Example:There are three main types of quizzes: user-focused (Which Superhero are You?), test-your-knowledge (Name All 50 State Capitals in 10 Minutes), and just-for-fun (Rapper or McDonald’s Menu Item?).
10.) The Pop Culture Tie-In
When you embrace the latest craze sweeping the Internet, be it a meme, video, trend, or movie, you’re capitalizing on the thing-of-the-moment. Create your own meme or tie a post into something current (the Muppet movie, Herman Cain’s political debacles, etc.). Just make sure you’re not posting something that’s already oversaturated (the world does not need another Charlie Sheen joke).
In viral content and in life, it’s not what you know, but who you know. Name recognition is a powerful thing. When Mark Zuckerberg talks about Facebook or Mario Batali talks about food, people listen. For even more viral impact, gather a group of experts: “15 Published Authors on Writing,” for example.
Example: The previous Warren Buffet example made headlines because it wasn’t an average Joe writing his opinions for the NYT…it was a mega-rich celebrity.
12.) The Viral Video
From Snakes on a Plane to the Old Spice Man, the road to viral marketing has been paved with viral videos. Make a trailer for an upcoming product, film a demonstration, or create something downright goofy. Just make it original or make it good—Internet users have no shame about stopping a boring video 15 seconds after it starts.
Visual representations of mass amounts of data are easy-to-digest while still containing a lot of “meaty” content. Infographics aren’t the only example of this—think graphs, informational videos, or interactive maps, too.
Example: Visualizing the World’s Food Consumption
14.) The Tutorial
From simple articles to complex ones, step-by-step instructions and how-to articles are always popular. Craft larger tutorials like “Beginner’s Guide to…” or a “Complete Guide to…” or keep it simple with a basic how-to article.
Example: It doesn’t have to be complicated:37 Ways to Tie a Scarf received over 43,000 shares on StumbleUpon alone.
15.) The Freebie
Create something of significant value and give it away for free– and encourage sharing. You’re positioning yourself as an authoritative brand, someone a reader will return to for more information in the future.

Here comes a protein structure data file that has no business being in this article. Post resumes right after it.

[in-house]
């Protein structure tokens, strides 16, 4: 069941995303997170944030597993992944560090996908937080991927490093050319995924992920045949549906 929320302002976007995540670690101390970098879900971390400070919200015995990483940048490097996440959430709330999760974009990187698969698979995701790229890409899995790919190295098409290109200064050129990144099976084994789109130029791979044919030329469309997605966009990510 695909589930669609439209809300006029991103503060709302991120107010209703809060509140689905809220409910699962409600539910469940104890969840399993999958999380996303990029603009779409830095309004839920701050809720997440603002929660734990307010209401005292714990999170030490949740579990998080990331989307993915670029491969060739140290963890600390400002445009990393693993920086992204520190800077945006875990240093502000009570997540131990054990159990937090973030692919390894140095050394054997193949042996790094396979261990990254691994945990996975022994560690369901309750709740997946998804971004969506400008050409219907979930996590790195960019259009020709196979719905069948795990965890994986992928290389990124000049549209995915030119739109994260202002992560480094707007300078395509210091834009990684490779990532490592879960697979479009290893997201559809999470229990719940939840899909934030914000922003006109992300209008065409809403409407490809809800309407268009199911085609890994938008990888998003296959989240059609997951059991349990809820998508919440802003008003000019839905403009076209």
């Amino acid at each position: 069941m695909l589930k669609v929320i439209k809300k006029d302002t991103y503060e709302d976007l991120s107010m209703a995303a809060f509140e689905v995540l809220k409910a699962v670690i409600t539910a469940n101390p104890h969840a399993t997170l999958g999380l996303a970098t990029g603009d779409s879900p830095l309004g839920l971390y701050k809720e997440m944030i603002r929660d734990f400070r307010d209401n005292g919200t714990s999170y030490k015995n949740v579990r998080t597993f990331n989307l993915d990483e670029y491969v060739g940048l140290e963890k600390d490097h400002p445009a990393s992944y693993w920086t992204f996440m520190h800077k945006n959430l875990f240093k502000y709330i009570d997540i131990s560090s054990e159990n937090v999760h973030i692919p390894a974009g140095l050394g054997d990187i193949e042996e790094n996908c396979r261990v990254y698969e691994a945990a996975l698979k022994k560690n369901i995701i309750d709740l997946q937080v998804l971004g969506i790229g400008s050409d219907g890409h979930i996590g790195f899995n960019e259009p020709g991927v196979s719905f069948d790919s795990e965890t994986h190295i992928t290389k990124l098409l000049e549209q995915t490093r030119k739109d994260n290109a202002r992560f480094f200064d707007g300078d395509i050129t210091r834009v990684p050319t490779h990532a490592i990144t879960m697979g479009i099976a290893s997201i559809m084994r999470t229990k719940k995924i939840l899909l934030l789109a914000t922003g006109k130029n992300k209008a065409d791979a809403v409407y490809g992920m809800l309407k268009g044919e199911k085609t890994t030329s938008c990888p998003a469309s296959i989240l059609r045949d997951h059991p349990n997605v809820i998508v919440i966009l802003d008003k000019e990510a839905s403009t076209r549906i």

Example: Seth Godin’s free eBook “Unleashing the Ideavirus” is the perfect example of a successful viral freebie: it was packed with information, completely free, and Godin encouraged people to share.
16.) The Create-Your-Own Activity
Like a cross between the freebie and the quiz, the Create-Your-Own is all about letting a web visitor create something unique, personalized, and (generally) brand-related.
Sometimes it takes a village to make something go viral. Collaborative content feels like a group effort—or, in the case of memes, like a virtual flash mob. As an added benefit, you’ve got a head start on the viral sharing snowball effect: users naturally want to share and promote content they’ve helped make.
The Incredible Story reflects all those human interest news stories we all love to share: the dog who traveled 30 miles to return home, the man who pulled someone from the subway tracks. These stories impress us; we feel compelled to share them with others.
Why has a video of a baby panda sneezing gained over 124 million hits? Because it’s short, simple, and straightforward: a baby panda sneezes, and it’s cute. As Seth Godin writes, “Nietzche is hard to understand and risky to spread, so it moves slowly among people willing to invest the time. Numa Numa, on the other hand, spread like a toxic waste spill because it was so transparent, reasonably funny, and easy to share.”
It’s bizarre, it’s off-the-wall, it’s never been seen before, and it’s hilarious. Content that catches your audience by surprise and then makes them laugh is some of the most successful viral content out there.
Hybrids combine several different aspects of the other types for one superpowered piece of viral content.
Example: Boston.com’s 50 Scariest Movies of All Time was a ranked list (#6), invited the audience to share their own opinions (#17) and let users create their own top 50 list in an interactive game (#16).